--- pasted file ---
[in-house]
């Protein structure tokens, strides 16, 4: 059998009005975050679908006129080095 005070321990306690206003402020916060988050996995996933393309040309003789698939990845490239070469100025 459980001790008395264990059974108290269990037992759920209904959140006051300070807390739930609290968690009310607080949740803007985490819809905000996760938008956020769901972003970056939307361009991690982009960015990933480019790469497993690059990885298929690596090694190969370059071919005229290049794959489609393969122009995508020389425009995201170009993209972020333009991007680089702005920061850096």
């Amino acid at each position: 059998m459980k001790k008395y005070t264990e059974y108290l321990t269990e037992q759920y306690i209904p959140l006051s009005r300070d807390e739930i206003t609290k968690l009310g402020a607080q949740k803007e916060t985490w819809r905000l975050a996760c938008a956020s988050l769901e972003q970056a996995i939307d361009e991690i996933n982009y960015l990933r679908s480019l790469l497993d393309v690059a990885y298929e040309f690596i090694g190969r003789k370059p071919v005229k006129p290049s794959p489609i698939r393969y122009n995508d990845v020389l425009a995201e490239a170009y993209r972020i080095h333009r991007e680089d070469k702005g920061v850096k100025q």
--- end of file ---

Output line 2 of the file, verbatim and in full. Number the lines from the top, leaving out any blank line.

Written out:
């Protein structure tokens, strides 16, 4: 059998009005975050679908006129080095 005070321990306690206003402020916060988050996995996933393309040309003789698939990845490239070469100025 459980001790008395264990059974108290269990037992759920209904959140006051300070807390739930609290968690009310607080949740803007985490819809905000996760938008956020769901972003970056939307361009991690982009960015990933480019790469497993690059990885298929690596090694190969370059071919005229290049794959489609393969122009995508020389425009995201170009993209972020333009991007680089702005920061850096």